Favourite Australia gives trainer O'Brien his fifth victory

TOO GOOD: The favourite Australia winning the Epsom Derby easily with jockey Joseph O’Brien astride.

Aidan O'Brien became the first trainer to win the Epsom Derby three straight times in England on Saturday, with the favourite AUSTRALIA prevailing in a thrilling race.

Australia, ridden by O'Brien's 21-year-old son Joseph, repelled a late challenge by Kingston Hill (15-2) to take the honours at 11-8 in the Group 1 feature over 2,400m, winning by one-and-a-quarter lengths.

Romsdal was third at 20-1, three-and-a- quarter lengths behind.

Australia, O'Brien's fifth winner overall in the race considered the "blue riband of the turf", follows Camelot and Ruler Of The World in giving the Irish trainer his hat-trick.

O'Brien refused to take the accolades as his alone, sharing it with the team from the stables in County Tipperary.

"We're in a privileged position to have such horses," said O'Brien, who had said in May that Australia was the best horse he had ever prepared for the Derby, including his sire Galileo who won in 2001.

"We said what we thought was always the case that he was very special. He showed it today. Joseph gave him a great ride." O'Brien junior was in no doubt how good a horse Australia was.

"Horses don't come better than this one. He is the best I have ridden," said Joseph, who rode Camelot in 2012.

Two of the winner's four owners, Michael Tabor and Sue Magnier, also became the most successful owners in the race's history with six wins.

"When I was a young lad, this achievement in becoming the most successful owner in Derby history would not even have been a distant dream," said Tabor, a former bookmaker.

"You don't think that far ahead."


For the winner's breeder, Lord Derby, the race being named in honour of his family, it was a moment of pure joy as he became the first member of his family to breed the winner since the 1933 champion Hyperion.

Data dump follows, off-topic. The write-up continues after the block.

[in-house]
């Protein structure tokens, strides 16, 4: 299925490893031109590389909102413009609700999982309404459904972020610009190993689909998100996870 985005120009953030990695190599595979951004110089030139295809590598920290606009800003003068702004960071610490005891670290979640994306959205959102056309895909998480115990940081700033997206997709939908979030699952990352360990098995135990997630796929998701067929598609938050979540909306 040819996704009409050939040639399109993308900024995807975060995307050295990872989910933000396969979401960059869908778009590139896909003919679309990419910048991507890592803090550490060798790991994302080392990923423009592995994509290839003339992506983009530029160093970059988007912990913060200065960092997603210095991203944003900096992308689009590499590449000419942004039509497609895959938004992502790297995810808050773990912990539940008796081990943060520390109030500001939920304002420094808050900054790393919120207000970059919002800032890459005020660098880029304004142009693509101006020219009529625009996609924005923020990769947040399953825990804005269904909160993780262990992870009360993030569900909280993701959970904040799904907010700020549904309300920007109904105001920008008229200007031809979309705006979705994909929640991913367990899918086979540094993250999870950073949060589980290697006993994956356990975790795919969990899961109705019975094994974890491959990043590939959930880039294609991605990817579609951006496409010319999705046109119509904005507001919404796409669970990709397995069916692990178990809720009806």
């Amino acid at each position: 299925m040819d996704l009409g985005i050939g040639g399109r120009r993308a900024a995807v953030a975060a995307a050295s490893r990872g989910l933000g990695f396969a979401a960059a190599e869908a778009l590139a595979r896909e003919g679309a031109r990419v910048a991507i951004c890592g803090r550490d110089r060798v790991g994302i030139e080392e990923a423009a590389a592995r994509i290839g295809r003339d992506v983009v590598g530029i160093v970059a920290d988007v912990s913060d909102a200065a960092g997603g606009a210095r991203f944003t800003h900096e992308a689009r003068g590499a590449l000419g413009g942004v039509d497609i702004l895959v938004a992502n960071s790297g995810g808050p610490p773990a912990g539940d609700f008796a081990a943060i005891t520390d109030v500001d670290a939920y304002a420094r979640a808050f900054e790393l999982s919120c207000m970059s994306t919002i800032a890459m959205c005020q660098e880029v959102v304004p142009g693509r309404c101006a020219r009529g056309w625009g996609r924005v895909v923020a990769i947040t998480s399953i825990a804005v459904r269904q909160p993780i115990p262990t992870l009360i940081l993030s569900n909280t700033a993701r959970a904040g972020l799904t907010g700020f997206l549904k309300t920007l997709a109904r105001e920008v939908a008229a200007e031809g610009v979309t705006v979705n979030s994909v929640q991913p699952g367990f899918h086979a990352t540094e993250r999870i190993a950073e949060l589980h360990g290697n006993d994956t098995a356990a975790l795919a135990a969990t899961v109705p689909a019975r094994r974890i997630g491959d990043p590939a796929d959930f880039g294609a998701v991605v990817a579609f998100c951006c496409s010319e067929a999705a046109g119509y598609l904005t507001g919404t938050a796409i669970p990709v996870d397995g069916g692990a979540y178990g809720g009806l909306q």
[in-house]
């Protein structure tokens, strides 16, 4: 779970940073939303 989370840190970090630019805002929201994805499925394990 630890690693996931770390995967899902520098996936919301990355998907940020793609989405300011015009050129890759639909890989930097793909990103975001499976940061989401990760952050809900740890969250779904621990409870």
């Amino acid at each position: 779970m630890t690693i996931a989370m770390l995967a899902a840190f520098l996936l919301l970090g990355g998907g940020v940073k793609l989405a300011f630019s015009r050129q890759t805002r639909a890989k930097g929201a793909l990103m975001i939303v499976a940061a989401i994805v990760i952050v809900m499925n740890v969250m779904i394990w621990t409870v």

"It has been so long since we bred the winner that I can't believe this has happened," said Lord Derby, whose extraordinary racemare and winner of the 2004 Oaks, Ouija Board, is the dam of Australia.

In a twist, Paul Smith, son of another Australia's owners, Derrick Smith's, saw his horse finish runner's-up.

"My father might have got the bragging rights but I am more than happy with the way my horse performed," said Paul.

"It was a great performance," added Smith, whose star will next race in the Irish Derby, according to trainer Roger Varian.

O'Brien's Kingfisher and outsider Our Channel had set the pace from the off with the fancied True Story up close under 49-year-old Kieren Fallon, with Kingston Hill keeping a close eye on proceedings.

True Story faded coming down Tattenham Corner and swinging into the straight.

O'Brien, however, was going ominously well on Australia and, although Andrea Altzeni, enjoying a marvellous first ride in the Derby, manouvred Kingston Hill to take command off the two pacemakers, it was only a matter of time before the Irish champion came to challenge.

He duly did with 400m to run and the duo battled it out until Australia put some space between himself and Kingston Hill. - AFP.